Hands up!

     When it comes to drawing people, many artists do pretty well at getting the head, body, arms and legs to look natural,   But then they have to deal with hands and feet.  These are probably the hardest parts of the body to draw, and some people find it’s almost impossible to get them to look natural.  Inexperienced artists sometimes hide hands in pockets, behind the subject’s back, or under a bouquet of flowers.   Feet are a little harder to hide, but they can be buried under the sand or hidden behind grass and weeds.

     Eventually the artist runs out of ways to hide hands and feet, or really needs to show these parts of the body in a drawing or painting.  And that’s when he/she will have to actually look at hands and feet, and learn how to draw them.

     One of the biggest mistakes is drawing hands too small.  A lot of good portraits have been spoiled because the subject seems to have child-sized hands.  Hands are really bigger than you might think.  Look in a mirror and hold your hand up in front of your face, with your wrist resting on your chin.  You’ll notice that from the wrist to the fingertips, your hand is actually almost as long as your face, and about half as wide.

     Another reason people have trouble drawing hands, is that hands seem to be awfully complex, with all those fingers to deal with.  Think of the hand as being made up of three main shapes:  the thumb, the fingers and the palm areas.  If you lump the fingers together in one shape, you can see the three-shape arrangement of palm-fingers-thumb. Some artists start their sketch of a hand by lightly drawing a “mitten” to get the pose and proportions.  Then they break the big shapes down into a more natural drawing of fingers, palm and thumb.  It’s the same rule that holds true in all drawing:  get the big shapes located first, and then break them down and add details.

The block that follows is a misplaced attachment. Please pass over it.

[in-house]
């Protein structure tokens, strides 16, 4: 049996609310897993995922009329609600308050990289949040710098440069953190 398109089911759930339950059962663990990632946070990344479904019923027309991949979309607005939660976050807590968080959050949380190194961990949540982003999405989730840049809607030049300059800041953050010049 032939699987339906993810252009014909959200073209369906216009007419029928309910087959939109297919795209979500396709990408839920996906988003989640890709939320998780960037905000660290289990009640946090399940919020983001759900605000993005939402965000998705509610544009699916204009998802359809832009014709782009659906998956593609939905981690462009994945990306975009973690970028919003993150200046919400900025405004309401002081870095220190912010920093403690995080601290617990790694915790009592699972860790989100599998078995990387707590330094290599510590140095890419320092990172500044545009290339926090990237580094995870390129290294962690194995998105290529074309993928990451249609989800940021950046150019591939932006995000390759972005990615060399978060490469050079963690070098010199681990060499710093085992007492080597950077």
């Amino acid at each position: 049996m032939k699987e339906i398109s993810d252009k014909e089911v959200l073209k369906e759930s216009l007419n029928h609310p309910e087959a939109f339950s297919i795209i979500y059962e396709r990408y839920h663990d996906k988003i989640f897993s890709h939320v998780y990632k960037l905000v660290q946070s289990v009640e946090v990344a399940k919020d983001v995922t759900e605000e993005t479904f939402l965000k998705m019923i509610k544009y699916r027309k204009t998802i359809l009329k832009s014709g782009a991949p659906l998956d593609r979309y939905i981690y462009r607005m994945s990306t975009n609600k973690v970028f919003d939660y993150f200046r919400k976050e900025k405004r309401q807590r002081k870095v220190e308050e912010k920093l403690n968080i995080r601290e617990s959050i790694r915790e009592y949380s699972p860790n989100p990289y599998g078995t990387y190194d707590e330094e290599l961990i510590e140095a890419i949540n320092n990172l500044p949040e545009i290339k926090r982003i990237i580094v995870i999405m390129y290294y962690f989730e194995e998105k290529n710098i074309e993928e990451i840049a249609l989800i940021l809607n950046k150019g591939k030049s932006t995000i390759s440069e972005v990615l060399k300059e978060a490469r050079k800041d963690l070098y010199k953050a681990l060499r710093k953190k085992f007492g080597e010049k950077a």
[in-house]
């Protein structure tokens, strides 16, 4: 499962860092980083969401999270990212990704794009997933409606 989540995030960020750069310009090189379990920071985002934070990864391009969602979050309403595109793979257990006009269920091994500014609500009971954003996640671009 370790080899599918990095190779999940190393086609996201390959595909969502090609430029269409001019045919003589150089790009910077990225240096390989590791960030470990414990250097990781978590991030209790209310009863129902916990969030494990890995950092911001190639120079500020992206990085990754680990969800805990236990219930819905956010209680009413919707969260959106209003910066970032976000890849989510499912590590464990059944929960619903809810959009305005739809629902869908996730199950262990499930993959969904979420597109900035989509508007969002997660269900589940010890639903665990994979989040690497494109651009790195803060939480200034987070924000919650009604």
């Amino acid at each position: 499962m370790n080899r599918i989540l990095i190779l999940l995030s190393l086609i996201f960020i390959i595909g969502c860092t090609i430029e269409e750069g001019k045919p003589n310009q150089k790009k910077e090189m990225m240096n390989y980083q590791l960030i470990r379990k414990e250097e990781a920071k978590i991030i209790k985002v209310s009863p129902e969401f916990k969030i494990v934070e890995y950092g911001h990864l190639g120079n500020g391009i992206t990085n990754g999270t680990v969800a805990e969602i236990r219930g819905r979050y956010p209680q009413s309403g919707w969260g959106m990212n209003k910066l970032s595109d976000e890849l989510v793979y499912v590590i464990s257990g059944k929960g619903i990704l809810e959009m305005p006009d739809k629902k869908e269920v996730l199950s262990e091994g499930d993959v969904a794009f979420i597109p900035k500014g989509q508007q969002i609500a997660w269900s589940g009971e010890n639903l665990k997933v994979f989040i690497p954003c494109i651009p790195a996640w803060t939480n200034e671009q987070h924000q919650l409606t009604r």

Another way to draw a hand is to start with a circle for the palm (or a slender oval, if you’re sketching the side of the hand).  Add the fingers, noting that the middle finger is usually the longest.  Add the thumb, which is much shorter than the other fingers.  Notice where it hooks onto the palm and get the length right by noting how high up the index finger it reaches.

     Ask your friends or family to keep their hands still for you while they are reading or watching TV.  Draw all kinds of different hands – men’s hands, women’s hands, old hands, young hands and so on.  Your best model may be your own hand, stretched out or clenched into a fist.  After practicing for a while, try drawing hands holding a book, holding an apple, or sewing.

     Here are a few more things to keep in mind when drawing hands:  The fingers taper toward the ends, but widen out at the joints.  The fingers are about half the length of the whole hand.  The fingers have two joints, but the thumb has only one.  The width across the knuckles is about the same as the length of the fingers.  To get the shapes of the fingers right, it’s helpful to look at the shapes between the fingers.

     With practice, you’ll soon be very “handy” at drawing hands!

By Kay Sluterbeck/AAPJ

Published by on January 2012. Filed under Art-to-Art Palette Journal, HowDoit PB dept, Paint Box Section. You can follow any responses to this entry through the RSS 2.0. Both comments and pings are currently closed.

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